To those done with religion but not God and my kids (Click FOLLOW for future Posts; See ABOUT/USING THIS SITE tab to navigate Site)

I always fear being misunderstood when writing on this topic. God’s grace and forgiveness is central to His character and message. I would never advise one they must not forgive those who do not regret their actions. For others it is nonsensical to even consider forgiving when there is denial or no remorsefulness for wrongdoing. Today, when forgiveness is discussed among Christians, those seeking forgiveness and those not seeking forgiveness are often not differentiated.

Does the Bible really teach always forgiving those who don’t admit any wrongdoing? The Bible is abundantly clear we must forgive those who seek forgiveness, for this is exactly what our God does for us.  Can you imagine a world where there is no forgiveness? Must we though pretend that repenting doesn’t matter? Can forgiving those who don’t seek forgiveness cause even more psychological trauma for victims? We don’t want to be held hostage to our bitterness against those who have sinned against us, but insisting to forgive those who deny any wrongdoing isn’t always the biblical mandate.

The Old Testament says on several occasions that God is not willing to forgive the rebellious who have no desire to change. [i.e. Joshua 24:19-20; 2 Kings 24:1-4] Did God perform some type of forgiveness ritual before punishing evil behaviors? In dealing with sin in the church, it doesn’t say forgive the unrepentant on the way out the door. [Matt 18] In the same chapter the servant in debt drops to his knees and begs for mercy. The Master forgives his debt. Then, when the servant doesn’t forgive his fellow servant the Master, who is described being like God, takes back his forgiveness and shows some tough love.  People may only truly change for their own good and those around them when their sins are not ignored.

The parable of the prodigal son is surely a story of easy forgiveness. Wait! The father didn’t forgive the son on the way out the door with his inheritance. The son was not expressing any regrets. He was trying to avoid stepping on his old man throat on the way out. But, the son returns and admits his sin and confesses he is no longer worthy of being called his son. Bingo! Dad instantly forgives and the other brother gets mad. In Luke 19 people were upset because Jesus was forgiving Zacchaeus, the tax collector. What is Jesus supposed to do?  Zacchaeus told Jesus he planned to give right now half of his possession to the poor, and those I cheated I will repay fourfold. The Bible just doesn’t talk much about forgiveness when folks are not repentant.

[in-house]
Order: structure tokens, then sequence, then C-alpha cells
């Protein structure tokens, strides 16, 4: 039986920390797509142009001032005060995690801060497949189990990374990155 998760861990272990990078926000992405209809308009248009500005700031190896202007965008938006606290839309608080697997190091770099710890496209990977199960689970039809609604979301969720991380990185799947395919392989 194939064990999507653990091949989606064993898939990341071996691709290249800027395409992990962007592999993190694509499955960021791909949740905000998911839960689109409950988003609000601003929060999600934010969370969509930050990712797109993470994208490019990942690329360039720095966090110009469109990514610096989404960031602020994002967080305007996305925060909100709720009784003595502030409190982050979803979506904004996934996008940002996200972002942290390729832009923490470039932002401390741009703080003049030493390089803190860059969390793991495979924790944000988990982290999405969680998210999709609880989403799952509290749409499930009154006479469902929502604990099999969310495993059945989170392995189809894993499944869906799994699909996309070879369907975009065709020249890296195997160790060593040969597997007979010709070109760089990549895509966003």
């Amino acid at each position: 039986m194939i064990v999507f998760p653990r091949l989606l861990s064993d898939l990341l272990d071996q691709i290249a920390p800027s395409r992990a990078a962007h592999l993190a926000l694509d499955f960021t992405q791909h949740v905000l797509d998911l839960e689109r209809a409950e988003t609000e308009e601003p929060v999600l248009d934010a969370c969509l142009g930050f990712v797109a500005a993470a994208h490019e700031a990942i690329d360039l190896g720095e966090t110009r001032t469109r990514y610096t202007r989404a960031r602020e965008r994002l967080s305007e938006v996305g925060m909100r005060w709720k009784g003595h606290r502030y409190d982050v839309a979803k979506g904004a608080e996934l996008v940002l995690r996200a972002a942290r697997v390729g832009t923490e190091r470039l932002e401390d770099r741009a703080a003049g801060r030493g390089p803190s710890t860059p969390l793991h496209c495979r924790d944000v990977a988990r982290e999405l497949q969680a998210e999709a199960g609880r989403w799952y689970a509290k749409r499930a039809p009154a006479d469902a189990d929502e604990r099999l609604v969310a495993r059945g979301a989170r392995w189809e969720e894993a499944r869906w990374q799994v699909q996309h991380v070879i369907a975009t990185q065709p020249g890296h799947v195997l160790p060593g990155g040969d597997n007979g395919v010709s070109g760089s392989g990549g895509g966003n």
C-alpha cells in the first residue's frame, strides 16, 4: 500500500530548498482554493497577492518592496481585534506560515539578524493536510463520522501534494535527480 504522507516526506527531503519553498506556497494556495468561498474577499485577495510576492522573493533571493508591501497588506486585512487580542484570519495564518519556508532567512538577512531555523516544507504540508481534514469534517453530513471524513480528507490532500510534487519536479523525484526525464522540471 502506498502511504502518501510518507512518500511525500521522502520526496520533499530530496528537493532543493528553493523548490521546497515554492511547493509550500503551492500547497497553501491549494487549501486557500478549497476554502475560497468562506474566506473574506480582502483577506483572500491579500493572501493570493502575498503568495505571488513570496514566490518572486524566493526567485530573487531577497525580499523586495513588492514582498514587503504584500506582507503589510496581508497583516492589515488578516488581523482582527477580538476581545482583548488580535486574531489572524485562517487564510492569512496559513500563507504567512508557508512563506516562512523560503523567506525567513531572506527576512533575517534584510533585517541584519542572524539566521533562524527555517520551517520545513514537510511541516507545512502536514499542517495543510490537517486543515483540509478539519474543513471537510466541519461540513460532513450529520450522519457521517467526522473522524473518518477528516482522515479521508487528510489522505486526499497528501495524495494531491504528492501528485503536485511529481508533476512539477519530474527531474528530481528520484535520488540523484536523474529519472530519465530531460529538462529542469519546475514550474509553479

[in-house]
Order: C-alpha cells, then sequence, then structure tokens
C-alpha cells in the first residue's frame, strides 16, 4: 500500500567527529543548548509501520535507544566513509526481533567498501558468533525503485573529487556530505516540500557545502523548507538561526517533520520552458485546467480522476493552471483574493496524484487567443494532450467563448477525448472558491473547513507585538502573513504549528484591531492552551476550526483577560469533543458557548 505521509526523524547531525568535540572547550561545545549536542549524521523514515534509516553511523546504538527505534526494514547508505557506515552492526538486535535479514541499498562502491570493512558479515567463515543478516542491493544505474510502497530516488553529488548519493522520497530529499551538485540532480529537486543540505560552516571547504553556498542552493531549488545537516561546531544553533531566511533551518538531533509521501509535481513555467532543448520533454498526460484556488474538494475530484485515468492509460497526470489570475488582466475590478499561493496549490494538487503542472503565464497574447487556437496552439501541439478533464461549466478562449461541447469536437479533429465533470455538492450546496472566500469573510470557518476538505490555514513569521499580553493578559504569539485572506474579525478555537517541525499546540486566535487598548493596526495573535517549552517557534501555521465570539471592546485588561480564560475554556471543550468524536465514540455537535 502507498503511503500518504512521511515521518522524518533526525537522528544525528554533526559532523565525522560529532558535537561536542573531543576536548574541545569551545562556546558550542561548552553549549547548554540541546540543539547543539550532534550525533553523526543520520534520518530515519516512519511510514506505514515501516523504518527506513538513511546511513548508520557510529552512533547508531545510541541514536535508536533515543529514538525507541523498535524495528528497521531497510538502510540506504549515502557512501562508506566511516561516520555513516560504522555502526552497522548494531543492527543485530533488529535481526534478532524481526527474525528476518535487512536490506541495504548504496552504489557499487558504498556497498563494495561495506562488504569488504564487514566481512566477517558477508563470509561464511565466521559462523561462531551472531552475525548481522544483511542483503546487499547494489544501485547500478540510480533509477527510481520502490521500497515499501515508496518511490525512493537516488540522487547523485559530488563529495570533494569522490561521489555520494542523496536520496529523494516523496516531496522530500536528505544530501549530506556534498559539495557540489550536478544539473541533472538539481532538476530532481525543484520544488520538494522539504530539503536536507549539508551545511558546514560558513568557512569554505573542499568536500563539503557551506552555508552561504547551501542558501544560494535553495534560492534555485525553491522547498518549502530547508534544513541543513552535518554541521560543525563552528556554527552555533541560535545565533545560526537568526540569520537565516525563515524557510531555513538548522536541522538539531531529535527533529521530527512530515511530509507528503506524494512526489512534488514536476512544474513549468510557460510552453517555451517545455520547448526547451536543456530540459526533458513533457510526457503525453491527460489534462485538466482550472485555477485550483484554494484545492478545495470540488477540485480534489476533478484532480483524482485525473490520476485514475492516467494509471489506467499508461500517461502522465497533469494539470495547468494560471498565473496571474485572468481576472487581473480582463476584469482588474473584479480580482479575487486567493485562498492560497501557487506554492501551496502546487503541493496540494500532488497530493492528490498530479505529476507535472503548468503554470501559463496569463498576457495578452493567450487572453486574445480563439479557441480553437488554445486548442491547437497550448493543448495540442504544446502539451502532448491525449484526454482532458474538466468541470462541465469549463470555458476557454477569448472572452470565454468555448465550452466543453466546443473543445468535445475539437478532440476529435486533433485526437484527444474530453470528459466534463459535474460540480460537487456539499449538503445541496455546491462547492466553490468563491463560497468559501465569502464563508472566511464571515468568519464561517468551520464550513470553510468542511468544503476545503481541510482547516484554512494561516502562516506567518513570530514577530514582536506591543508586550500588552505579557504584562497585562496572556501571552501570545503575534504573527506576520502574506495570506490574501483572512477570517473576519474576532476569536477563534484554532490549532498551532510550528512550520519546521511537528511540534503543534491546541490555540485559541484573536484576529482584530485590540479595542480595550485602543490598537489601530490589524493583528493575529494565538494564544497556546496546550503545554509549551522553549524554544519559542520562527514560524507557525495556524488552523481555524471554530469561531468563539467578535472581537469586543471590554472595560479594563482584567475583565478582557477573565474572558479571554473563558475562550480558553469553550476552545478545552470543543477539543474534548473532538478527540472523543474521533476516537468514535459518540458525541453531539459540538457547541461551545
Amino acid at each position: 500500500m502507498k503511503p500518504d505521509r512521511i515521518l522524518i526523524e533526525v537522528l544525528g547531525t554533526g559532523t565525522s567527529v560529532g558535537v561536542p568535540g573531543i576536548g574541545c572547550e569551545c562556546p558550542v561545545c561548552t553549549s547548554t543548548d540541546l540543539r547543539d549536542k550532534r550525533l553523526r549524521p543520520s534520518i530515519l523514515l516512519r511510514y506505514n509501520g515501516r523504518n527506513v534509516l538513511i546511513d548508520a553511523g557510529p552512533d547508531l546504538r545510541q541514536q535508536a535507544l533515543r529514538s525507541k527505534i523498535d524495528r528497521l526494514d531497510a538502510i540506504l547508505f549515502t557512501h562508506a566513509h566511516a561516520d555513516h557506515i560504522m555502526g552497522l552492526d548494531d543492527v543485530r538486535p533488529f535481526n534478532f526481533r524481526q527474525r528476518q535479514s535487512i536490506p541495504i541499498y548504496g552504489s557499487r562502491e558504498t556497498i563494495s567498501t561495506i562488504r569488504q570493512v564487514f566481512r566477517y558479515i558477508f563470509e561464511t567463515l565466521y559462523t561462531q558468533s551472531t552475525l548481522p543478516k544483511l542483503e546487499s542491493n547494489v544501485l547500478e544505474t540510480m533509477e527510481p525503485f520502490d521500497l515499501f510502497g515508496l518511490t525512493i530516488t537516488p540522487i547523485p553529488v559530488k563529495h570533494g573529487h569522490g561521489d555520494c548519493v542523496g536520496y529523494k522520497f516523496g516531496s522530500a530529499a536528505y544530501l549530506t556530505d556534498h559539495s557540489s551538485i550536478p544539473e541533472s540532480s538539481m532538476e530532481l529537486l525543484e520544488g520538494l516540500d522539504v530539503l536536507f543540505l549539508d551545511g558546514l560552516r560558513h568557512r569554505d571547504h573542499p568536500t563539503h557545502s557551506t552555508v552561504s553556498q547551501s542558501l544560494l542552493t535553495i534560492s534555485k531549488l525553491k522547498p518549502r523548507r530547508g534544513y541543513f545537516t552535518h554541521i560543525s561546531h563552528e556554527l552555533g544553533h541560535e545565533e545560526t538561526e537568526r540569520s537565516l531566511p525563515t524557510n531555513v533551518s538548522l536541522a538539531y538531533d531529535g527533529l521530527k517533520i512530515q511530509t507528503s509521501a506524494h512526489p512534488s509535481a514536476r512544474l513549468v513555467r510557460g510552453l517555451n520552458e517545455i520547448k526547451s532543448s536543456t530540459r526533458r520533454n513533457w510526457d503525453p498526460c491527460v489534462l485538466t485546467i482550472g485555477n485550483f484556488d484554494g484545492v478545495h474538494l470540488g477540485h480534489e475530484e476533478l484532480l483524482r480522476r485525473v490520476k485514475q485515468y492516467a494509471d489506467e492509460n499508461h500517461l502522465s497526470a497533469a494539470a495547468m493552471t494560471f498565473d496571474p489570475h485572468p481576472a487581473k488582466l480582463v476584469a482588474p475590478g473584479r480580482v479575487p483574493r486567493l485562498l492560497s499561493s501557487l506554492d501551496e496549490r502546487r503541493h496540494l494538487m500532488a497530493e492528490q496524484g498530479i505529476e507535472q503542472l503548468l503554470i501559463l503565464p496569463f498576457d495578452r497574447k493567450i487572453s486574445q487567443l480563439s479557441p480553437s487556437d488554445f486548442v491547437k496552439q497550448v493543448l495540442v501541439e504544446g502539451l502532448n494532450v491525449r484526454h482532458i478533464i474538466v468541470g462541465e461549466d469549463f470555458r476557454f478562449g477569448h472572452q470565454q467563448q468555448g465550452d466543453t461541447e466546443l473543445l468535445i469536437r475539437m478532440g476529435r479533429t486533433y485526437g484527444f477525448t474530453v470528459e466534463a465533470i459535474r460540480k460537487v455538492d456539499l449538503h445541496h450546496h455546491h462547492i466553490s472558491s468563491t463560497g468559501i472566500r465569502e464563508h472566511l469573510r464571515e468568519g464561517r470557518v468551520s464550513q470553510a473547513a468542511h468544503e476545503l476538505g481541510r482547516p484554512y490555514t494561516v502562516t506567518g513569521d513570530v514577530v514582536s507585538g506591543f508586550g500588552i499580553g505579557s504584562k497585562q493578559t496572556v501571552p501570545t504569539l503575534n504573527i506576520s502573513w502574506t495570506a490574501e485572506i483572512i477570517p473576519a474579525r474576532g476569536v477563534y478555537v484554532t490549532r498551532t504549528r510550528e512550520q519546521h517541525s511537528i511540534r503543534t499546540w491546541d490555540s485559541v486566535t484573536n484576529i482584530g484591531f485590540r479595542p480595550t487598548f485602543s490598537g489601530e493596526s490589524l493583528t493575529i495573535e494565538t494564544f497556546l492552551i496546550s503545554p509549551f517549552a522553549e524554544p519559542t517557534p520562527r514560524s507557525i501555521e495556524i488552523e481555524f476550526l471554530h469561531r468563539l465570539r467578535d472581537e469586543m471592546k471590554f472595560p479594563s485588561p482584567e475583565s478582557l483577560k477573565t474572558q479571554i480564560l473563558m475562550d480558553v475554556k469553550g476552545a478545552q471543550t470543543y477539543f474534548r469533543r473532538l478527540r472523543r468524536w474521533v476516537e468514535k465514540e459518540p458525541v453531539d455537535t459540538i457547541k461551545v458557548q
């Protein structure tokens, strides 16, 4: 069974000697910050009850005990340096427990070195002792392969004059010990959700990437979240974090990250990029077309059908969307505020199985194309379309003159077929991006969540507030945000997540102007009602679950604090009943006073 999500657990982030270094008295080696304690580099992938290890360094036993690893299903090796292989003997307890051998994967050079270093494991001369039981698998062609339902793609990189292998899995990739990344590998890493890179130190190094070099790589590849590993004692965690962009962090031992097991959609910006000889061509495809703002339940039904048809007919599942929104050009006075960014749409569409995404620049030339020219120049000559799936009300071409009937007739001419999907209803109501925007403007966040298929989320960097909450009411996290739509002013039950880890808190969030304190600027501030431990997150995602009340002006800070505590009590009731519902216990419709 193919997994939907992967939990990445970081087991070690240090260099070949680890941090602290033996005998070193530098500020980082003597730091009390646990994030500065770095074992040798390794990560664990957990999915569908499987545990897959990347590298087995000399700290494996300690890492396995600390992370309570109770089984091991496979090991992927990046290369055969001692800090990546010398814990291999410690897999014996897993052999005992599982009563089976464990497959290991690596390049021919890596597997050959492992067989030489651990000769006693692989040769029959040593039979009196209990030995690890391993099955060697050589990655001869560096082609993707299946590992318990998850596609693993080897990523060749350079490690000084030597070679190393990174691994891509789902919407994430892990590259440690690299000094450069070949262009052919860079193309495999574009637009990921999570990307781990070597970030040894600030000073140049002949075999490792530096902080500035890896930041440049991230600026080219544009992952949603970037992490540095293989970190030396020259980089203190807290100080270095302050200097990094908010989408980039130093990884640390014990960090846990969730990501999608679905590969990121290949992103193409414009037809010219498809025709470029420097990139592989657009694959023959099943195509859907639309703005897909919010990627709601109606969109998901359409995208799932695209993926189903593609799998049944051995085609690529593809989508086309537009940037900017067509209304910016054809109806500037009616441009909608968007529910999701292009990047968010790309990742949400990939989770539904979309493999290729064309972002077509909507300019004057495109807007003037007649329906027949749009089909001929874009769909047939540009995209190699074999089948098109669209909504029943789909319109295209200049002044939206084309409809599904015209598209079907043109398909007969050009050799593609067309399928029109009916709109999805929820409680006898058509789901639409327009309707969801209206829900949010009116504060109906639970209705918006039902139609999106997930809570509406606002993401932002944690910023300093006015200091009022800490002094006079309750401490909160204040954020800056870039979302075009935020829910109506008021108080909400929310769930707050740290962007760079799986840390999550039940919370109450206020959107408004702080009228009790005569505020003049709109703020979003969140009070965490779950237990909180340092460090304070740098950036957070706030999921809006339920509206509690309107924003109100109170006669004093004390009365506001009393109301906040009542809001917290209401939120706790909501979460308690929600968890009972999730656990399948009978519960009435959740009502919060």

There are even times where Jesus talked about not forgiving. In Mt 6:15 Jesus made a point of the importance of forgiving others if you wish to be forgiven your sins by God. God’s grace is easy but not foolish. Certain blasphemy will not be forgiven if one is not repentant. [Mt 12:31:32] Our eternal destination is our choice. God is not going to force anyone to be with Him in heaven against their will. Does God perform some type of forgiveness ritual before condemning the unrepentant to eternity without Him? Most passages only discuss forgiveness when repentance or confession is present. Luke 17:3 says: “If a brother or sister sins against you, rebuke them; and if they repent, forgive them.” I John 1:9 says: “If we confess our sins, he is faithful and just and will forgive us our sins.”

It is true Jesus taught His followers to love their enemies. [Mt 5:38-48] Jesus’ love is radical, but He was not saying soldiers on the battlefield could not defend themselves against their enemies. Jesus was not saying repentance isn’t important. He was saying pray for your enemies. Forgive your enemies if they confess their sins, though we may not feel they deserve it. Don’t seek instance justice. Anyone can hate their enemies back and demand an “eye for an eye.” Many of us would not be the people we are today if not for God’s radical love. In Acts 7 Stephen forgave his stoners as he was dying, but this isn’t necessarily applicable in every situation according to biblical teachings.

The biblical emphasis suggests with forgiveness it takes two to tango. If one confesses their wrongdoing, God is always willing to forgive.  I would never discourage one if they forgave their transgressor despite their lack of regret, if this rest best with their soul. I can think of no biblical example where humans are advised to not forgive. Stressing forgiveness in these situations for some though can cause more psychological stress for the victim. The guilty may need to face the harm they have done others to stop the cycle of victimization. Sinners must recognize how their selfishness is ruining their lives and the lives of others they impact.  Some people are only brought to their knees for their own good when dealt with realistically and honestly.

Not forgiving the unrepentant is not the same thing as being bitter. All agree no purpose is served by allowing another person’s sins to continue to hold one hostage. Look to God and those who have successfully dealt with bitterness to move on.  Prepare your heart if the unrepentant seek forgiveness. If they don’t confess, you don’t have to pretend it doesn’t hurt. God made us for relationships. Don’t seek revenge. God is able to handle revenge without being vindictive. Please do not conclude from what I have written that one can earn forgiveness by paying back what they have taken from someone (i.e. childhood with appropriate parental love, sexual purity). Christians don’t forgive because others deserve it; Christians forgive because God forgave us, but confession is an integral aspect of how we receive God’s grace.

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